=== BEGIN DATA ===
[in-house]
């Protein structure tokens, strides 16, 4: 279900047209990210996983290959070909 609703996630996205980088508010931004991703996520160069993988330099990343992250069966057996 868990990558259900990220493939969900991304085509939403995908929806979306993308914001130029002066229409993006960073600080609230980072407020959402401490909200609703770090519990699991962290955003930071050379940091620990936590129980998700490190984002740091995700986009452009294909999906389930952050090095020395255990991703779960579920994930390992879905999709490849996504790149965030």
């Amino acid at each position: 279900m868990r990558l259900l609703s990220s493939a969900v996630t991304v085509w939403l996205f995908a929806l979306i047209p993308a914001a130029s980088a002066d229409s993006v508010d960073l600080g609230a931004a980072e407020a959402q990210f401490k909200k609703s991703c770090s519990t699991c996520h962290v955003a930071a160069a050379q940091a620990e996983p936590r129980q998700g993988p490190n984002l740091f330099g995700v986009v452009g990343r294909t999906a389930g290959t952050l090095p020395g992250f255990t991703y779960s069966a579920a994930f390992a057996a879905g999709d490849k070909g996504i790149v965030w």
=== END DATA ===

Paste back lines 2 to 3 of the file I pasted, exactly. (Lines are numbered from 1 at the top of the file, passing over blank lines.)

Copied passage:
């Protein structure tokens, strides 16, 4: 279900047209990210996983290959070909 609703996630996205980088508010931004991703996520160069993988330099990343992250069966057996 868990990558259900990220493939969900991304085509939403995908929806979306993308914001130029002066229409993006960073600080609230980072407020959402401490909200609703770090519990699991962290955003930071050379940091620990936590129980998700490190984002740091995700986009452009294909999906389930952050090095020395255990991703779960579920994930390992879905999709490849996504790149965030």
């Amino acid at each position: 279900m868990r990558l259900l609703s990220s493939a969900v996630t991304v085509w939403l996205f995908a929806l979306i047209p993308a914001a130029s980088a002066d229409s993006v508010d960073l600080g609230a931004a980072e407020a959402q990210f401490k909200k609703s991703c770090s519990t699991c996520h962290v955003a930071a160069a050379q940091a620990e996983p936590r129980q998700g993988p490190n984002l740091f330099g995700v986009v452009g990343r294909t999906a389930g290959t952050l090095p020395g992250f255990t991703y779960s069966a579920a994930f390992a057996a879905g999709d490849k070909g996504i790149v965030w």